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Doomsday Clock Anticipates Impending Catastrophe

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Threat Level Midnight: a legendary film produced by Michael Scott, or a warning of the nuclear apocalypse? While there is no doubt in my mind that Threat Level Midnight was nothing less than a masterpiece, these days, those words mean something a lot more sinister than a comedic home-movie.

After World War II and the bombing of Hiroshima and Nagasaki, a group of scientists, a few of whom worked on the Manhattan project and the development of the atomic bomb, met up to voice their misgivings about the fate of the world in troubled times such as theirs.

The Collins English Dictionary defines the Doomsday Clock as an image of a clock face representing the number of minutes remaining prior to midnight before the onset of a global catastrophe.

When referring to a global catastrophe, scientists not only look at the threat of nuclear war, but also at climate change,and other man-made catastrophes. During the period ranging from the beginning of the Doomsday Clock in 1947 to 2018, the Clock has ticked from 17 to 2 minutes away from destruction. For example, the Clock was at three minutes to midnight, which had foreshadowed the start of the arms race with the Soviet Union.

The bulletin then stated the following:  “The Soviet Union denies it, but in the fall, President Harry Truman tells the American public that the Soviets tested their first nuclear device, officially starting the arms race. We do not advise Americans that Doomsday is near and that they can expect atomic bombs to start falling on their heads a month or year from now,” the Bulletin explained. “But we think they have reason to be deeply alarmed and to be prepared for grave decisions.”

Then, in 1953 for the first time in history, the Clock was moved to two minutes to midnight. This time, the bulletin read, “After much debate, the United States decides to pursue the hydrogen bomb, a weapon far more powerful than any atomic bomb. In October 1952, the United States tests its first thermonuclear device, obliterating a Pacific Ocean islet in the process; nine months later, the Soviets test an H-bomb of their own. The hands of the Clock of Doom have moved again,” the Bulletin announced. “Only a few more swings of the pendulum, and, from Moscow to Chicago, atomic explosions will strike midnight for Western civilization.”

Luckily, the world managed to avoid nuclear annihilation, and the clock ticked from 2 minutes to midnight to 7 minutes in 1960 and finally, 12 minutes in 1963 with the signing of the Partial Test Ban Treaty.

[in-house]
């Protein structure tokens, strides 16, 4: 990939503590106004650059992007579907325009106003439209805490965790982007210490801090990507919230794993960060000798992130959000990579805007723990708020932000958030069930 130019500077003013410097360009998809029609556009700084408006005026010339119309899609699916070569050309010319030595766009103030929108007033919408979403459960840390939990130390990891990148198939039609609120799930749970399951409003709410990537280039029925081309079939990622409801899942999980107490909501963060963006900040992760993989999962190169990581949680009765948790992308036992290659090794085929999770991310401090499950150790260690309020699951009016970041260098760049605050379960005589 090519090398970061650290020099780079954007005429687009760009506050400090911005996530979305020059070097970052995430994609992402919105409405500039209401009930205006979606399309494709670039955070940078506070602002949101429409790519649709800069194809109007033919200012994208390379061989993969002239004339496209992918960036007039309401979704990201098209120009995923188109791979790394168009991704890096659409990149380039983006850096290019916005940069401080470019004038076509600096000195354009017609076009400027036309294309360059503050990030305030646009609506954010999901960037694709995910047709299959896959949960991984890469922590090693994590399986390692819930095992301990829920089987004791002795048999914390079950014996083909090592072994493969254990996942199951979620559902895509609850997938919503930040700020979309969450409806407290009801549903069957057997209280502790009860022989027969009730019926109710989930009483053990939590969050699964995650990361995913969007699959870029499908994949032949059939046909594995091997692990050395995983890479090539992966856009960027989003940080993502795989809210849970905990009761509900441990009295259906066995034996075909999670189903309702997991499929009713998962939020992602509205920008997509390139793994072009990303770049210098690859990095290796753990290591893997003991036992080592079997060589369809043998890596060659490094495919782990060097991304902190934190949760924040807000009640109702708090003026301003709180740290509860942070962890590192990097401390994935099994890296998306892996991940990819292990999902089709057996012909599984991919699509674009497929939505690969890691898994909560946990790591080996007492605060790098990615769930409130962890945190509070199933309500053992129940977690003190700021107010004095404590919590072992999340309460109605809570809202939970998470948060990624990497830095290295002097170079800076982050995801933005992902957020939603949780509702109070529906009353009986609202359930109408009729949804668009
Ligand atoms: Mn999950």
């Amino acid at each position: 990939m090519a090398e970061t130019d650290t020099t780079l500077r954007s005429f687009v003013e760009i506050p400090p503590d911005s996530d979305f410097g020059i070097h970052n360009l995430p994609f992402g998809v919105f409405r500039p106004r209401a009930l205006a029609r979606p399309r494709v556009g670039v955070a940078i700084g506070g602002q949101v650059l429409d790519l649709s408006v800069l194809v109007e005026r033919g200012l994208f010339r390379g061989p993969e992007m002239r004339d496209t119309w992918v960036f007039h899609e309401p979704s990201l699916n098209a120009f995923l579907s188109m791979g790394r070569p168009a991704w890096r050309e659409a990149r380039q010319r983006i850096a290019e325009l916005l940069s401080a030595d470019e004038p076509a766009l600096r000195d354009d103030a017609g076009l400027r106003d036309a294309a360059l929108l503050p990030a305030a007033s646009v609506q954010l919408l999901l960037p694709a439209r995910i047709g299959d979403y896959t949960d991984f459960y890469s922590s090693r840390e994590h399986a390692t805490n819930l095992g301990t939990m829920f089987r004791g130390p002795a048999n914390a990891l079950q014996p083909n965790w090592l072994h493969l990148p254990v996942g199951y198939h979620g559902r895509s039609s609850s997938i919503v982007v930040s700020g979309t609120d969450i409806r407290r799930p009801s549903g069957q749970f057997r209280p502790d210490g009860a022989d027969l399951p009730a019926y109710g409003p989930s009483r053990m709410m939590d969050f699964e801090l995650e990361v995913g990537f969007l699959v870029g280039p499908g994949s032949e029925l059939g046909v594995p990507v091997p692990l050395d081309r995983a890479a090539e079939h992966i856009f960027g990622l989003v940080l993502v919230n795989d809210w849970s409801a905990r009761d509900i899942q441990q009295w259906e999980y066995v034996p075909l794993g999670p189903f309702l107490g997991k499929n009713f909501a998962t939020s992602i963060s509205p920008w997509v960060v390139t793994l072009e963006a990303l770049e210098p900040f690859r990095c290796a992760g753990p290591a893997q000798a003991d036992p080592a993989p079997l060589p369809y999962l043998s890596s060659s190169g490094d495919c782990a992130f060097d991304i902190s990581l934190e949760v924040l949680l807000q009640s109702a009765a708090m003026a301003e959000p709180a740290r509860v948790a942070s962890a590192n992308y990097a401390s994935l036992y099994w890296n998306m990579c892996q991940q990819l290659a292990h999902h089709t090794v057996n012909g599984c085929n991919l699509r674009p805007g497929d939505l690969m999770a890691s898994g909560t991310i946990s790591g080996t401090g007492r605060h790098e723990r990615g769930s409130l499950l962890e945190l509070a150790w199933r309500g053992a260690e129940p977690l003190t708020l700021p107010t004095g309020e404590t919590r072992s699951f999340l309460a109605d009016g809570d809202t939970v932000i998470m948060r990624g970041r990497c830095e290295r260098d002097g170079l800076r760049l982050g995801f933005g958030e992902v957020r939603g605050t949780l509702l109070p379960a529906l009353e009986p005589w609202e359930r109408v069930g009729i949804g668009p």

The farthest away from midnight the world has ever been was in 1991. The Bulletin explained this decision, stating that “With the Cold War officially over, the United States and Russia begin making deep cuts to their nuclear arsenals. The Strategic Arms Reduction Treaty greatly reduces the number of strategic nuclear weapons deployed by the two former adversaries. Better still, a series of unilateral initiatives remove most of the intercontinental ballistic missiles and bombers in both countries from hair-trigger alert. The illusion that tens of thousands of nuclear weapons are a guarantor of national security has been stripped away.”

Since 1991, the Clock has been ticking closer towards midnight. This is mainly because of conflict between the United States and Russia,  North Korea, and occasionally, India and Pakistan. Long story short, in recent years, the most likely global catastrophe to wipe hmanity of the planet is a nuclear war.

In 2017, the Clock was set at 2 and a half minutes to midnight, alarming the general populace. A headline for CNN read, “Humanity is edging closer to the End.” The statement for that year warned of an urgent need for action by government officials, stating that, “The probability of global catastrophe is very high, and the actions needed to reduce the risks of disaster must be taken very soon. In 2017, we find the danger to be even greater, the need for action more urgent. It is two and a half minutes to midnight, the Clock is ticking, global danger looms. Wise public officials should act immediately, guiding humanity away from the brink. If they do not, wise citizens must step forward and lead the way.”

Clearly, steps to prevent the nuclear apocalypse weren’t taken by “wise public officials”, and so, we are now 2 minutes to midnight in 2018. The last statement by the Bulletin of Atomic Scientists is notably longer than in the past, and notes the role of social media in this millenium.

The statement reads, “The failure of world leaders to address the largest threats to humanity’s future is lamentable—but that failure can be reversed. It is two minutes to midnight, but the Doomsday Clock has ticked away from midnight in the past…The world has seen the threat posed by the misuse of information technology and witnessed the vulnerability of democracies to disinformation. But there is a flip side to the abuse of social media. Leaders react when citizens insist they do so, and citizens around the world can use the power of the internet to improve the long-term prospects of their children and grandchildren. They can insist on facts, and discount nonsense. They can demand action to reduce the existential threat of nuclear war and unchecked climate change. They can seize the opportunity to make a safer and saner world.”

The world managed to avoid a global catastrophe in the past; now, it’s time to do it again.

 

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